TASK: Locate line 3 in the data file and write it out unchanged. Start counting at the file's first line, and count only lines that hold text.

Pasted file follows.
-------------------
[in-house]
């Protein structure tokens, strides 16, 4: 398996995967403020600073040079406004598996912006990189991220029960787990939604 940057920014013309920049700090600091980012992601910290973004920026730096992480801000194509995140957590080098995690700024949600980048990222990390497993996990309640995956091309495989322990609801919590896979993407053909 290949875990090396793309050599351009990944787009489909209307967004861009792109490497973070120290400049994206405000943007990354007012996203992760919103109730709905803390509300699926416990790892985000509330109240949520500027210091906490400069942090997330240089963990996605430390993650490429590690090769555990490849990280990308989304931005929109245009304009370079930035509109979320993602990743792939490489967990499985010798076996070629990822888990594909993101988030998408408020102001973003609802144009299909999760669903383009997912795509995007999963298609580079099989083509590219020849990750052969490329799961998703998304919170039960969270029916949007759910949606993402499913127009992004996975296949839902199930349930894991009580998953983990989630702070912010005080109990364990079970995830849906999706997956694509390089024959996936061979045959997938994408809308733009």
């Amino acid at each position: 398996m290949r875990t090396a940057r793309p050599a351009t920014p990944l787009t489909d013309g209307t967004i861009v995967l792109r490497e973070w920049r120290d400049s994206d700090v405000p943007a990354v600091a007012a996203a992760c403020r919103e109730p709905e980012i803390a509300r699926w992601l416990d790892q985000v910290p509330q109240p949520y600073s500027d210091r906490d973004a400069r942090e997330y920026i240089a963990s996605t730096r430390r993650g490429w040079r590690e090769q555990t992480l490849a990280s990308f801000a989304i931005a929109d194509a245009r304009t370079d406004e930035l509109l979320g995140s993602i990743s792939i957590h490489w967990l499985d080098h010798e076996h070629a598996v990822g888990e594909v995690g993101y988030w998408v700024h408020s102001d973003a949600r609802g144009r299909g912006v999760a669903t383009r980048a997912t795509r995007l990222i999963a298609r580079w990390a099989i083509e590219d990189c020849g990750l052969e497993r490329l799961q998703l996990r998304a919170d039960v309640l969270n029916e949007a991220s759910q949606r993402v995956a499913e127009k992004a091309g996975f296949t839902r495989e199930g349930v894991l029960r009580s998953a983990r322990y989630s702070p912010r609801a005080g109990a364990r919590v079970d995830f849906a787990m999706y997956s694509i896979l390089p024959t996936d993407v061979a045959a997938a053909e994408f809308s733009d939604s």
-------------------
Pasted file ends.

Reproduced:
């Amino acid at each position: 398996m290949r875990t090396a940057r793309p050599a351009t920014p990944l787009t489909d013309g209307t967004i861009v995967l792109r490497e973070w920049r120290d400049s994206d700090v405000p943007a990354v600091a007012a996203a992760c403020r919103e109730p709905e980012i803390a509300r699926w992601l416990d790892q985000v910290p509330q109240p949520y600073s500027d210091r906490d973004a400069r942090e997330y920026i240089a963990s996605t730096r430390r993650g490429w040079r590690e090769q555990t992480l490849a990280s990308f801000a989304i931005a929109d194509a245009r304009t370079d406004e930035l509109l979320g995140s993602i990743s792939i957590h490489w967990l499985d080098h010798e076996h070629a598996v990822g888990e594909v995690g993101y988030w998408v700024h408020s102001d973003a949600r609802g144009r299909g912006v999760a669903t383009r980048a997912t795509r995007l990222i999963a298609r580079w990390a099989i083509e590219d990189c020849g990750l052969e497993r490329l799961q998703l996990r998304a919170d039960v309640l969270n029916e949007a991220s759910q949606r993402v995956a499913e127009k992004a091309g996975f296949t839902r495989e199930g349930v894991l029960r009580s998953a983990r322990y989630s702070p912010r609801a005080g109990a364990r919590v079970d995830f849906a787990m999706y997956s694509i896979l390089p024959t996936d993407v061979a045959a997938a053909e994408f809308s733009d939604s």